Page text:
Norfolk poultry farmer Patrick Joice, who passed away in September, changed countless farmers’ lives for the better through his brave and selfless work raising awareness of mental health issues.
“It came as a huge shock and hit us like a ton of bricks,” was how Patrick described his terminal cancer diagnosis in March 2018.
Six months after hearing he had salivary duct carcinoma, he was diagnosed with severe depression, a condition he initially refused to believe in. “I used to think that people with stress and depression just needed a good kick up the backside,” he said at the time.
What makes Patrick Joice our 2019 Farming Champion
- Helped break stigma at a time when one in four will experience a mental health problem each year, according to Mind
- Helped others open up at a time when four-fifths of farmers under 40 consider mental health to be the biggest hidden problem facing the sector, according to the Farm Safety Foundation
A close friend, who was deeply concerned, contacted Yana – a charity helping people in agriculture affected by stress and depression – on behalf of Patrick and his wife, Zanna.
Both met counsellors even though at first Patrick struggled to believe he needed any help. In fact, his response was to pack up his family and take them away on an extended holiday to Australia to visit the in-laws for Christmas.
“Unfortunately, the depression travelled with me, and some very dark days followed,” he said. “I had fantastic support from my wife and mother-in-law, though, who both understood mental health issues, and got me to the family doctor.
“It was this doctor who helped me understand that the brain can become broken, just like any other part of the body, and needs just as much help and support,” he said.
While in Australia, dad-of-two Patrick stumbled across the Naked Farmer Facebook page, which aims to break the stigma of mental health in agriculture, using the strapline: “It takes guts to get your gear off, as it takes guts to talk about mental health.”
“That really struck a chord with me so, on returning from Australia, I wrote my story and sent it in with ‘the photo’ in one of our poultry sheds,” he said.
“The response was huge – far bigger than I anticipated. The story was picked up by the local and farming press in the UK, and it was at this point that Zanna and I realised we could get something good out of our rubbish situation.”
Yana works through Norfolk, Suffolk and Worcestershire, providing confidential support, mental health awareness and funding for counselling and mental health first aid courses for those in farming. Confidential helpline: 0300 323 0400; website: www.yanahelp.org; Email firstname.lastname@example.org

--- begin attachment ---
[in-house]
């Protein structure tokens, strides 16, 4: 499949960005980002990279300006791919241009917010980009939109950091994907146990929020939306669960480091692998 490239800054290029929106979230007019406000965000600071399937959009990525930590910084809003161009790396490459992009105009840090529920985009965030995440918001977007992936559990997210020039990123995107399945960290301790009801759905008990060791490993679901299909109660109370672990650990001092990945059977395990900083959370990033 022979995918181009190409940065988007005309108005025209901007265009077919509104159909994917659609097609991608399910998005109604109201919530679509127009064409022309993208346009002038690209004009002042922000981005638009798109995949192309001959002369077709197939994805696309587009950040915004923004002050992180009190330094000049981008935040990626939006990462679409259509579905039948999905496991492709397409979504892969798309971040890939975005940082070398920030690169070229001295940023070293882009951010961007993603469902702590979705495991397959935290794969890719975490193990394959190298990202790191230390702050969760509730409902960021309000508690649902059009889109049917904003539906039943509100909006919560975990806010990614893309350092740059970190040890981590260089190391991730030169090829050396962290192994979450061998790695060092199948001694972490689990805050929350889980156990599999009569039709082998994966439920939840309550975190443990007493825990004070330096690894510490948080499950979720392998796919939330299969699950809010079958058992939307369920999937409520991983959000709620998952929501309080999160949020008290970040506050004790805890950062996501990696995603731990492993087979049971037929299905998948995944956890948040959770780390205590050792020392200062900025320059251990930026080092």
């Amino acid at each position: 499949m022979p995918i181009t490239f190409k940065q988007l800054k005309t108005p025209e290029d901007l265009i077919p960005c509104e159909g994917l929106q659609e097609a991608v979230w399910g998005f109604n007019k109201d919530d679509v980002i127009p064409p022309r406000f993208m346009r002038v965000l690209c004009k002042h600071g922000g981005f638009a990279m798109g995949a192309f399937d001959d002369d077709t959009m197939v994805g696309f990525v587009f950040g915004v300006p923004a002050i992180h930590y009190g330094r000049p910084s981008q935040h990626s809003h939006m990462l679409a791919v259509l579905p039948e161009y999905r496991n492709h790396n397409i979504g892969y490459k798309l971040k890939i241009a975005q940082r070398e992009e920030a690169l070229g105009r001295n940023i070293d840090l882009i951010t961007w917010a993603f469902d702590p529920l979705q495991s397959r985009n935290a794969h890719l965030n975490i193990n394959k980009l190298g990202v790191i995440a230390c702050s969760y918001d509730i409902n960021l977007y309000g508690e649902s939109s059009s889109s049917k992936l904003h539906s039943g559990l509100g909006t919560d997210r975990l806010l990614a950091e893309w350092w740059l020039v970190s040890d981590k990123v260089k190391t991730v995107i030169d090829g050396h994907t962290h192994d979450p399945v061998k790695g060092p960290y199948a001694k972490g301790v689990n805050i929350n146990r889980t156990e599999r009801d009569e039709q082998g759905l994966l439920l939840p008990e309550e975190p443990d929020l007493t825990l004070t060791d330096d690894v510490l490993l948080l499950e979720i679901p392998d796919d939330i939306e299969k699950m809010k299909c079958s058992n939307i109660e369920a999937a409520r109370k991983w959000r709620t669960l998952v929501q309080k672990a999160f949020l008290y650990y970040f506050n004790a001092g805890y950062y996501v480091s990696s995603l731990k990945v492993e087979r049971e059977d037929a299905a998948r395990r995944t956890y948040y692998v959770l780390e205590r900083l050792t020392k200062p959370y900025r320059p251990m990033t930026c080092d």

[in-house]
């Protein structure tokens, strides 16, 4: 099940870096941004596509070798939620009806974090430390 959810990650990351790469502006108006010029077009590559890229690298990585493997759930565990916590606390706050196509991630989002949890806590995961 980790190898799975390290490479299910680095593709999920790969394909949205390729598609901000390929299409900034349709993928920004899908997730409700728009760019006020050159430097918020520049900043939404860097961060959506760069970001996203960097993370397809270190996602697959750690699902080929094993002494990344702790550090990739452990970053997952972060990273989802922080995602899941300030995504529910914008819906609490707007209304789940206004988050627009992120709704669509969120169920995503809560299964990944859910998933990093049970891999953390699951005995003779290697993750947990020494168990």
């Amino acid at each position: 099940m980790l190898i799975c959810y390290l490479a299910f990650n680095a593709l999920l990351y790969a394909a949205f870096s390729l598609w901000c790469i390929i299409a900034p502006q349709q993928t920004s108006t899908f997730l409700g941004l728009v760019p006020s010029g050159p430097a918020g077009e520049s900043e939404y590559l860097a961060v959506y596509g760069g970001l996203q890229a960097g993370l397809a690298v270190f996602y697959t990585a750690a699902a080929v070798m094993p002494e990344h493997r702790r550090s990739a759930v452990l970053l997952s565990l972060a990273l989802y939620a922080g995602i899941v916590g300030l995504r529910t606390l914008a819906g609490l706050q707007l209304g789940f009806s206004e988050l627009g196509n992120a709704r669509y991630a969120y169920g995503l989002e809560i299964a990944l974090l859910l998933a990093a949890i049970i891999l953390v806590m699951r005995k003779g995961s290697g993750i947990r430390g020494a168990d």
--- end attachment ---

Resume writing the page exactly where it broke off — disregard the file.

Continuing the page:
Charity cricket day
Having seen the articles, some friends suggested a charity cricket day to give something back to Yana. “The aim of it was to raise awareness of mental health in agriculture, raise funds for – and awareness of – this amazing charity and have lots of fun doing it. The day was a huge success and we raised more than £53,000.
“The most significant part of all this is the sheer quantity of notes, emails, phone calls and visits I have had from people thanking me because my openness has encouraged them to open up about their own struggles with depression, stress and anxiety,” Patrick said afterwards.
Yana trustee Melinda Raker says: “Thanks to the publicity around Patrick being so brave in telling his story, our confidential helpline has taken more calls already this year than in any previous year.”
There has also been a far greater uptake of the fully funded counselling, plus social media was in “overdrive” about the cricket day, she says.
“We’re already putting the phenomenal amount of money raised by the Cricket Day to good use with a suicide prevention campaign, taking on an additional counsellor and supporting so many more people.
“Perhaps Patrick’s biggest legacy, though, is that his story will continue to encourage more people to seek help and for them to know that if they are suffering from poor mental health, they are not alone. For that we can’t thank him enough.”
Farmers Weekly 2019 Farming Champion of the Year is sponsored by the NFU
“For too long, there has been a stigma surrounding mental health and Patrick has demonstrated incredible leadership in combating this. He’s shown great bravery sharing his own experiences and getting involved with the Naked Farmer social media movement has raised a huge amount of awareness, as well as funds, which has resonated with the whole farming community and will be an inspiration to countless others in the countryside for years to come.”
Minette Batters, president, NFU